The Pandemic of Compassion
The coronavirus pandemic and subsequent economic crash is humankind’s dominant narrative for 2020. Terms like “social distancing” and “sheltering in place” were unknown in January. By March, they had become the way of life for people all over the globe.
The pandemic and crash have generated unprecedented fear, as well as exposed a range of social malaise. Hate crimes. Hoarding. Unreliable statistics. Politicians jockeying for political gain. Competition for scarce resources. Fake news. The collapse of entire industries. Huckster cures. Government incompetence. Profiteering. Unreported deaths. Lying. Exploitation of the gullible. Marginalization of the socially disadvantaged. The breakdown of medical systems.
It’s easy to become cynical and paranoid when there’s this much ugliness in the world. It’s easy to look at the news headlines and feel panic, mistrust, and overwhelm.
Yet when you look for the positive aspects of the crisis, you can see them all around you. Ordinary people are performing daily acts of kindness in every corner of the world. Take a long view and you’ll see that humankind is in the middle of what I call a pandemic of compassion.
Near the start of an epidemic, clear statistics are hard to find. Numbers get revised as more information becomes available. The best information in early 2020 suggested that the coronavirus death rate was about 1%. That means that of every 100 people who contract the virus, one dies.
Roughly half of those who contract the virus are asymptomatic; the virus produces symptoms so mild that the infected people fail to notice them. The death rate of the elderly is high—up to 13% in some studies. Young and healthy people have a small chance of dying; by some estimates, it’s about one in 400.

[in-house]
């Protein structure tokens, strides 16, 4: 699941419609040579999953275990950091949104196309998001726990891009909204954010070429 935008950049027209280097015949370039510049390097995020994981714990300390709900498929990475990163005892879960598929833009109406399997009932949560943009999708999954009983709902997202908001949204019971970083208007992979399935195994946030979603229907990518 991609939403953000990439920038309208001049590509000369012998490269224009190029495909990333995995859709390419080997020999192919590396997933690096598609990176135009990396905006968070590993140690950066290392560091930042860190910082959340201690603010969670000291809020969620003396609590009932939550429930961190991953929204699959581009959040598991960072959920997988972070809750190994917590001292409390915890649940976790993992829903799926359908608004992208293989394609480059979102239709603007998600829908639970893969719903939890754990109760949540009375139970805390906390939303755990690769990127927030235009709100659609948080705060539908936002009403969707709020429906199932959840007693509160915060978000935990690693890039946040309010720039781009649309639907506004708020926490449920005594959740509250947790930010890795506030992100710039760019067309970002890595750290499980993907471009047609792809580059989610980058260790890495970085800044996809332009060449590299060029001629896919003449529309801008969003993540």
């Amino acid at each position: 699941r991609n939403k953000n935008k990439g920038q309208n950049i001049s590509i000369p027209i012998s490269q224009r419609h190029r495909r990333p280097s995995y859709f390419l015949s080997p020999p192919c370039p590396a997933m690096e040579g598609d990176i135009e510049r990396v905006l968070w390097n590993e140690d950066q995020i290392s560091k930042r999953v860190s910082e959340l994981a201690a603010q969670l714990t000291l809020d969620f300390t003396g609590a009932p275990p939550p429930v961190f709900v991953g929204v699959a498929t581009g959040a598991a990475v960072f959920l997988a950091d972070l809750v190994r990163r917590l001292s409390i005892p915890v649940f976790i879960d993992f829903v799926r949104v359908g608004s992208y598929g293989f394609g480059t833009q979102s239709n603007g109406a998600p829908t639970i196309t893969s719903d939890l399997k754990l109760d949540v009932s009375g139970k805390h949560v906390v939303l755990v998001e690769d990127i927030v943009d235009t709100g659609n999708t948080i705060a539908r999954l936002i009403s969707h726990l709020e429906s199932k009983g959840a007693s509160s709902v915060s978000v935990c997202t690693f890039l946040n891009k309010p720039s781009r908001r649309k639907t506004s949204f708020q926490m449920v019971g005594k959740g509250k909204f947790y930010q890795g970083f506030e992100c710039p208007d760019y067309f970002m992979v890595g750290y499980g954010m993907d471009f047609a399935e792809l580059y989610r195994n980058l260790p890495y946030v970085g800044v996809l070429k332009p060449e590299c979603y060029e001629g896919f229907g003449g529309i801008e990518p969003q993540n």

Faced with these odds, countries, companies, nonprofits, universities, hospitals, and research labs have been collaborating on developing vaccines and antidotes as fast as they can. They’re finding new methods to raise the level of antibodies in our immune systems. The degree of institutional cooperation on our planet today is unprecedented.
On the level of individual human action, we’re witnessing daily acts of compassion. Total them and they amount to billions of deeds of kindness and self-sacrifice. Here are a few of those billions of examples:
- Health advocate Héctor Ramírez is creating a food pantry for seniors and disabled people. “As a disabled person, I am always planning for things. I feel very anxious about this. . .outbreak. So I decided to do something. . .I am going to make food boxes for my senior and disabled neighbors and deliver them to their homes,” he said in a YouTube video.
- In Iran, mosques are closed to prevent the spread of the virus. Volunteers have turned some into centers where they sew face masks and assemble food hampers for those in need.
- When her elderly neighbors were too scared to visit a crowded grocery store, Rebecca Mehra did their shopping for them. Elderly people have been helped by their neighbors millions of times all over the globe. Canada has coined the term “caremongering” to describe the helping phenomenon; caremongering is the opposite in spirit and action to fearmongering.